the individual’s existing political inclinations.
these websites are a host of unspoken assumptions that serve as the basis for
positions that do not need nuanced articulation. Failure to understand is a sign of lack of
intelligence, or worse, bad faith. Political discourse has been replaced by
talking points that often take the form of political memes. But even worse is that the memes are not
designed to persuade but to reinforce.
They are symbols, shorthand for a series of tenets that are a staple of
the political ideology that buttresses the right or left. The memes are clear to the initiated and most
likely infuriating for the opposition.
It is virtually impossible to have a Lincoln-Douglas style debate
because the two candidates no longer address each other. Candidates use their time to avoid answering
the question, secure their base, and persuade the small percentage of the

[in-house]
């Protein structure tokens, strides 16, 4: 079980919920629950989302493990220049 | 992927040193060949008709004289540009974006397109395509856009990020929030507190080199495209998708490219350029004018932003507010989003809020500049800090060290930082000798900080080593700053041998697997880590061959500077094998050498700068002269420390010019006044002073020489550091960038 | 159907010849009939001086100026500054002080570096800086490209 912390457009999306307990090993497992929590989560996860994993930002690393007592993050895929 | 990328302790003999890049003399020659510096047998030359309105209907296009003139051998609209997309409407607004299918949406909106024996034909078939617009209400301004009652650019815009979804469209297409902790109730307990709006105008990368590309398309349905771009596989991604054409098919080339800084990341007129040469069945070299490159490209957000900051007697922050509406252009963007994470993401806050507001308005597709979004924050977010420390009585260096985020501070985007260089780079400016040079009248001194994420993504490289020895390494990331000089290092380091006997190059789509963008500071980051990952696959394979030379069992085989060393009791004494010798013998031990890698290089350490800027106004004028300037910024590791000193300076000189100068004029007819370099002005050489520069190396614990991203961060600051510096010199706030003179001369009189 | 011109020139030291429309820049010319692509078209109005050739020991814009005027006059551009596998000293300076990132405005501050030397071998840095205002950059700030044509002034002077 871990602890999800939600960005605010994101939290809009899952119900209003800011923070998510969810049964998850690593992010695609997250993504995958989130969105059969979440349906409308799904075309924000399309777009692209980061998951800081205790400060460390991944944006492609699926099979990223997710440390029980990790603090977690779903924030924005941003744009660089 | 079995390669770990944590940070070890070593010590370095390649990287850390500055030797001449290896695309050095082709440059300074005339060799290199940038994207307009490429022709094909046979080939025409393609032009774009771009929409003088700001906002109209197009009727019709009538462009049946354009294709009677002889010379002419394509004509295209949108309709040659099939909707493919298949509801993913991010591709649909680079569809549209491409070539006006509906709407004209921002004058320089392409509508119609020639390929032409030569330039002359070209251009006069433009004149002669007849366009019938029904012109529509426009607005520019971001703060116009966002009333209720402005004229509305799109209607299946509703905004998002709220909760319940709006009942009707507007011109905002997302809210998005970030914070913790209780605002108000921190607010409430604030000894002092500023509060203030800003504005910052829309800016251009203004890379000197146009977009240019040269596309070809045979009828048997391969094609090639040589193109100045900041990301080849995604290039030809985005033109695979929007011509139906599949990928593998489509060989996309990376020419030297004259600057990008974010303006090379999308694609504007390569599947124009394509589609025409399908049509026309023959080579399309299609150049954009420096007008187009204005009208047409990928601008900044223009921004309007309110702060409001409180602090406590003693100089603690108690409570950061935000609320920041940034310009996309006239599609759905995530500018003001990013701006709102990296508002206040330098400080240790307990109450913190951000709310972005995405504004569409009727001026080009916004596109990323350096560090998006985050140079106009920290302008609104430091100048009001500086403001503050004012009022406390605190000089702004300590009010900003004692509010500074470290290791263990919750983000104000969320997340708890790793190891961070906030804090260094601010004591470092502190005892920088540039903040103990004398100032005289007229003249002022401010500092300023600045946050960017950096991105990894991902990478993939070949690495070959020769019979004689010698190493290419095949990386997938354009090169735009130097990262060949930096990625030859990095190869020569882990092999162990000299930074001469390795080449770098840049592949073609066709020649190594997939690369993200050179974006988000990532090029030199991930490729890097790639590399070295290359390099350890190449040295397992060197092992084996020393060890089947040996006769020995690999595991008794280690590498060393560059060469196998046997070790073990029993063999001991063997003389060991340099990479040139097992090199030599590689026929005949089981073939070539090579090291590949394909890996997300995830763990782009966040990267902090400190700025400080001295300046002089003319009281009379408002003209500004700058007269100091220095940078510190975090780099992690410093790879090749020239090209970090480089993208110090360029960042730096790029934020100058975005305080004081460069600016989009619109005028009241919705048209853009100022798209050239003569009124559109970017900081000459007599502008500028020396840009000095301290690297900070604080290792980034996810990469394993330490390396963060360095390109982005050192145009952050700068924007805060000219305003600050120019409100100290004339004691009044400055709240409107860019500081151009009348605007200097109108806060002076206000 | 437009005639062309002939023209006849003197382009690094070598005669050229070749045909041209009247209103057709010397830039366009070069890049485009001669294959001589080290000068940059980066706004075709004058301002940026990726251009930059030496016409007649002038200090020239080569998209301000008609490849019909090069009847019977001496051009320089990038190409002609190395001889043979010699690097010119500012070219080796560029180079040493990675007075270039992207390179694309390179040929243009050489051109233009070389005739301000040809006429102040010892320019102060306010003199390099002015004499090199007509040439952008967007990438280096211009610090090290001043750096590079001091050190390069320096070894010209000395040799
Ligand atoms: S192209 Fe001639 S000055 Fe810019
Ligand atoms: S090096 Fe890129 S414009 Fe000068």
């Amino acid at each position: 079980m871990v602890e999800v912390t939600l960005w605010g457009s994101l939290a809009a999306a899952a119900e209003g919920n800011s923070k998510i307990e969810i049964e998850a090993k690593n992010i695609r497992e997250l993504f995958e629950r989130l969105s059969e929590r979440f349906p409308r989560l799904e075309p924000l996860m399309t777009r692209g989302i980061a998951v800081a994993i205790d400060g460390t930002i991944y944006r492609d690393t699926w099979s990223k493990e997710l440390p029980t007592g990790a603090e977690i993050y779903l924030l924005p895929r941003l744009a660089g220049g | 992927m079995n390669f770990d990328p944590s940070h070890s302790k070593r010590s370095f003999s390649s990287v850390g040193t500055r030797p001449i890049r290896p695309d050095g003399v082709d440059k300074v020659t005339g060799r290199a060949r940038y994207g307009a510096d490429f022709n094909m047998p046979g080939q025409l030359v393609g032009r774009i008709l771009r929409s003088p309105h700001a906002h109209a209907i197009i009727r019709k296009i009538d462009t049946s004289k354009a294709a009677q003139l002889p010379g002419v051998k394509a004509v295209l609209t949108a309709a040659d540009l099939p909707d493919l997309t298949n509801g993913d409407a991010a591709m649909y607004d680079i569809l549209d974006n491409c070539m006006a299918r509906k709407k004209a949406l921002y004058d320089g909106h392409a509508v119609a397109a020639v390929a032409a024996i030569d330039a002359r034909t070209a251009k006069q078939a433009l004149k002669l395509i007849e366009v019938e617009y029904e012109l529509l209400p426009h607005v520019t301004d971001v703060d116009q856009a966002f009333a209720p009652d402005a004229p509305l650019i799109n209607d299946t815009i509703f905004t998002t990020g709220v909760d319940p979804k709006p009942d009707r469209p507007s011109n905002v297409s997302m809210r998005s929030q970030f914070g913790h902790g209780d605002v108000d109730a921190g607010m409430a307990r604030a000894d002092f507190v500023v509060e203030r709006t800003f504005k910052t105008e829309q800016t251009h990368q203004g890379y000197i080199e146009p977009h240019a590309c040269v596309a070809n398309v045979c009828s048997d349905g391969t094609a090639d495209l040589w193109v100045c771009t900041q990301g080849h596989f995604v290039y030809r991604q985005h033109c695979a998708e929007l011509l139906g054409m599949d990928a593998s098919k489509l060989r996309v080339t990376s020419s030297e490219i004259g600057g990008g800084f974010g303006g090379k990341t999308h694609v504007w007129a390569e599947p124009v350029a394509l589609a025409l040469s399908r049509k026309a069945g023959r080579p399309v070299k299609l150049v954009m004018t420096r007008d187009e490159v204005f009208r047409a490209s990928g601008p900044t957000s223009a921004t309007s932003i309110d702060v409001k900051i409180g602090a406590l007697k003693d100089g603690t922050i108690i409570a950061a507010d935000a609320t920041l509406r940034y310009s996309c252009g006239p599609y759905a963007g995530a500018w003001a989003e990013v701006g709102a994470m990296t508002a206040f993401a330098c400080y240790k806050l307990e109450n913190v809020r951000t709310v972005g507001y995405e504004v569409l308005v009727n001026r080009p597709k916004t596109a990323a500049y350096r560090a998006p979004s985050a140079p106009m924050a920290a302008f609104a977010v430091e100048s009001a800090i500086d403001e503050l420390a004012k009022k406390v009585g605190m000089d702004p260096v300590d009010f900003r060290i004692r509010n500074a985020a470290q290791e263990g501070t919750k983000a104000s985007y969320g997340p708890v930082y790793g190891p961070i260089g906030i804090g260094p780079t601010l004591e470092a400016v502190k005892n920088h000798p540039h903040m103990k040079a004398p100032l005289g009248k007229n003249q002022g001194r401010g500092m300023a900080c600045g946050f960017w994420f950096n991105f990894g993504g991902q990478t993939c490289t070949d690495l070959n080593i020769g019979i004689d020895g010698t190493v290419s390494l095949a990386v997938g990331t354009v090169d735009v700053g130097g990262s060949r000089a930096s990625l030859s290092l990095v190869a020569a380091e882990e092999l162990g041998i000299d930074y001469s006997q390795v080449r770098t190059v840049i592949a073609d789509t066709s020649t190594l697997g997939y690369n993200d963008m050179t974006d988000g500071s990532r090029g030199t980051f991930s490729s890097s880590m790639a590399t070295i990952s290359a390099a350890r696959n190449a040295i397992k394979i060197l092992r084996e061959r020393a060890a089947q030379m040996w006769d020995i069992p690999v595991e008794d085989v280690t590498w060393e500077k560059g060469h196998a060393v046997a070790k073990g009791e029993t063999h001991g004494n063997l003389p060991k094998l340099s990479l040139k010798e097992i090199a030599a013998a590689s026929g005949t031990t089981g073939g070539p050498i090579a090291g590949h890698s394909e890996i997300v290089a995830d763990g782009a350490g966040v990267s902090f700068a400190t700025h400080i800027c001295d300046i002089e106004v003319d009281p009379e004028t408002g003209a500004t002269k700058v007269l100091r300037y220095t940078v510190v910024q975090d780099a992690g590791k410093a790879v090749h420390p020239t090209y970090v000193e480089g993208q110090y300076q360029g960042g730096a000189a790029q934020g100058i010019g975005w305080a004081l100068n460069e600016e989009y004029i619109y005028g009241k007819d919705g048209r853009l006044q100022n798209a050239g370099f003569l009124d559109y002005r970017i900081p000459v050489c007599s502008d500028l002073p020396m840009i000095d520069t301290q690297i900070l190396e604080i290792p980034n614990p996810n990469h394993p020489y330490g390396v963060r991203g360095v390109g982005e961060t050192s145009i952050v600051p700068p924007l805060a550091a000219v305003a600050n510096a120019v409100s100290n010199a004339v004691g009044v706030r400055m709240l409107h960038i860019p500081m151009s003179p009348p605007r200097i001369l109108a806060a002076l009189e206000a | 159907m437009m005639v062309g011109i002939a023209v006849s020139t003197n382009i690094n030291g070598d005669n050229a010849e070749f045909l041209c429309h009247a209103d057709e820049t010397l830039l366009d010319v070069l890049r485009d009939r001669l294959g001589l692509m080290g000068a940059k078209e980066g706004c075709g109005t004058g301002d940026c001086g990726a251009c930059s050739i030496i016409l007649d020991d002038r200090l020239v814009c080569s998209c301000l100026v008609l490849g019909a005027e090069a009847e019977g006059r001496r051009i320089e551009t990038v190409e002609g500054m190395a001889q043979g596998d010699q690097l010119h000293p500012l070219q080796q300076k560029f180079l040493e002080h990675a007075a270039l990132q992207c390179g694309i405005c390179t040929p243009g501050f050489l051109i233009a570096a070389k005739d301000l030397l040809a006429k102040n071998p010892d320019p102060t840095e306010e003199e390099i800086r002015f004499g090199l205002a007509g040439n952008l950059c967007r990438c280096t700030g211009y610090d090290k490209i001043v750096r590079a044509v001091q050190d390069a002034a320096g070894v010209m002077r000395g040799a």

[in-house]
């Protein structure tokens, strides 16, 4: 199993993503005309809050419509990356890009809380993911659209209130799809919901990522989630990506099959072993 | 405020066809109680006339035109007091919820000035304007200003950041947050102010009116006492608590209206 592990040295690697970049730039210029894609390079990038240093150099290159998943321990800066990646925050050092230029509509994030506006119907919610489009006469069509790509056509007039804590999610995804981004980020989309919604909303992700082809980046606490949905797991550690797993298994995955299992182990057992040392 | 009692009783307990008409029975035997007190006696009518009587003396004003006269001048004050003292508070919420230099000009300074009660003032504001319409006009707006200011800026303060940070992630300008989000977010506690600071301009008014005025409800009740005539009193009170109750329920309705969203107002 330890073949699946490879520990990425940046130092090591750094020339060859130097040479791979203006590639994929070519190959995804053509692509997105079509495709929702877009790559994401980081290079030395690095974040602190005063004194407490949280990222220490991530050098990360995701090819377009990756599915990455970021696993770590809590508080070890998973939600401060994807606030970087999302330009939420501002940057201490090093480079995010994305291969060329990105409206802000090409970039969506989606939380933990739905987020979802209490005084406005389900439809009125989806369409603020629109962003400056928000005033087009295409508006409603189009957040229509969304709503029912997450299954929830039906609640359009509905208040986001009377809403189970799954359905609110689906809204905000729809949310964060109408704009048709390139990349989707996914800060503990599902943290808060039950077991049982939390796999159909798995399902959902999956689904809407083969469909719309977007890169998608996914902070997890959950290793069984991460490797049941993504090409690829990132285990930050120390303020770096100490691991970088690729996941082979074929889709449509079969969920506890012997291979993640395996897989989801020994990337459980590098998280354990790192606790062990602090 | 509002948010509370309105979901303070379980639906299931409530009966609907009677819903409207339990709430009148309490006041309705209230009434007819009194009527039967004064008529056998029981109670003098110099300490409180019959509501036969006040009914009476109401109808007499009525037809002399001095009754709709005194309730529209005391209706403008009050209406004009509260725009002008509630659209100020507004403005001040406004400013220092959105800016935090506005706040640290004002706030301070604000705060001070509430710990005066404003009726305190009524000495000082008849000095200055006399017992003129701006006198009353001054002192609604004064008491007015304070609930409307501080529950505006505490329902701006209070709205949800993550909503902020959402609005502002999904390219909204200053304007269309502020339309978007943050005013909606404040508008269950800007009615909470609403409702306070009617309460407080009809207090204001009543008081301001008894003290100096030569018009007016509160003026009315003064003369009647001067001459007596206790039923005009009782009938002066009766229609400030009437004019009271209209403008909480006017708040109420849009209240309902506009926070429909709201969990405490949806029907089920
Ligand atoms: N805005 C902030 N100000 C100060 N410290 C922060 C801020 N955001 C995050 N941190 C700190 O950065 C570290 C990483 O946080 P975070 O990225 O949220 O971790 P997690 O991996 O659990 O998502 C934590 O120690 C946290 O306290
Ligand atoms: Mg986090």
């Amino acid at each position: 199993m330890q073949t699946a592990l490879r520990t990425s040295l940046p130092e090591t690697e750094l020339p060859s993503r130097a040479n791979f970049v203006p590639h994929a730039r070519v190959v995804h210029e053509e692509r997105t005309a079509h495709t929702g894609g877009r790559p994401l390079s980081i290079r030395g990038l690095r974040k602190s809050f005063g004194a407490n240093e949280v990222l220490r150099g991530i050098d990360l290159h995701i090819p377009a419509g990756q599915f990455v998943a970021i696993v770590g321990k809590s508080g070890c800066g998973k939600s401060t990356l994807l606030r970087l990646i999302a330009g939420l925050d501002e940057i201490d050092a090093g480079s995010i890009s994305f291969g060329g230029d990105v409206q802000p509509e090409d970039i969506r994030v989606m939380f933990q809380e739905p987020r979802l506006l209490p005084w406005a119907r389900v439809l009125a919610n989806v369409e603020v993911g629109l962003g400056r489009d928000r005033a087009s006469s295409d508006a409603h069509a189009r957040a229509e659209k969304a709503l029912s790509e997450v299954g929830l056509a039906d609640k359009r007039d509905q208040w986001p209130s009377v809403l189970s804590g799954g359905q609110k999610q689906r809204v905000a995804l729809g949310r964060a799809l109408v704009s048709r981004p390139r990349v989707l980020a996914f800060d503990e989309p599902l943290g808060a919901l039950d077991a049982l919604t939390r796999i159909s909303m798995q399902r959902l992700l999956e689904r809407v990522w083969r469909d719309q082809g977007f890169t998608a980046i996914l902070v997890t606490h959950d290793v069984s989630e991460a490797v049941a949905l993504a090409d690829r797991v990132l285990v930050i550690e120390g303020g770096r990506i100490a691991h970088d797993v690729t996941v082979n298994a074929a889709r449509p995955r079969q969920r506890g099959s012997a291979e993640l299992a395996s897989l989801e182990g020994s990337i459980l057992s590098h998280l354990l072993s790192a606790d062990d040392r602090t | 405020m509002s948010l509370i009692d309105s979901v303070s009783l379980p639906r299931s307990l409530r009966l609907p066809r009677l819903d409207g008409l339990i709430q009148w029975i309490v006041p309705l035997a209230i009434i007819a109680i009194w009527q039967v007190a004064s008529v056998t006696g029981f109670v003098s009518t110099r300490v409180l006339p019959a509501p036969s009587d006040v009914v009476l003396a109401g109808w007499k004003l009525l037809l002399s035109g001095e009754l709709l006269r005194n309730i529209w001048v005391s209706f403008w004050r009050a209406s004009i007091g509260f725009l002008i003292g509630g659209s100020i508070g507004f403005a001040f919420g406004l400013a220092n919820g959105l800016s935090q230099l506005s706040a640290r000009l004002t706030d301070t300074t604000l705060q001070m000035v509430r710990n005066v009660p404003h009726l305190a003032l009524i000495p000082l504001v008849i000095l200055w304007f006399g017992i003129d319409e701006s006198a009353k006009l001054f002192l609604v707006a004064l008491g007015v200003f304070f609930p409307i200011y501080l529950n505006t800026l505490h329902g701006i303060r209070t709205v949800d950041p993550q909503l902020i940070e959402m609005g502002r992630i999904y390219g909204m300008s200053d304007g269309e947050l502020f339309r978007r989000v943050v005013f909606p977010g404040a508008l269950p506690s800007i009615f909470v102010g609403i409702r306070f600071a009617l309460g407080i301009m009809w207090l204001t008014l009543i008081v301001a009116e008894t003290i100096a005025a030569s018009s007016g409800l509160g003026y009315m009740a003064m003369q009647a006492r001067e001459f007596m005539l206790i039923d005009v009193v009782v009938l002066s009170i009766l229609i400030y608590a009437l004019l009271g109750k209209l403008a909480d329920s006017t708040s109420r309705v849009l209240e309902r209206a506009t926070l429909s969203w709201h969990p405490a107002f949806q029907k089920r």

voters who are genuinely undecided that they are not the scary conservative or liberal
that their opponent’s ads make them out to be.
might not think that this is inherently a bad situation. In The
Social Contract, Rousseau noted that if people had adequate information and
held deliberations, there would only be small differences and the decisions
reflecting the general will would always be good. The danger would arise when factions appeared
and, in Rousseau’s words, “partial associations are formed at the expense of
the great association….” The risk was of one association growing in
influence at the expense of other associations and the will that prevailed was
a particular will, not a general one. Rousseau concluded, “It is therefore
essential, if the general will is to be able to express itself, that there should
be no partial society within the state.…But if there are partial societies, it
is best to have as many as possible and to prevent them from being
unequal. These precautions are the only
ones that can guarantee that the general will shall be always enlightened, and
that the people shall in no way deceive themselves.”
are two difficulties with Rousseau’s conclusion. The first is that these partial societies can
claim to be the entire society and that those who do not agree with them have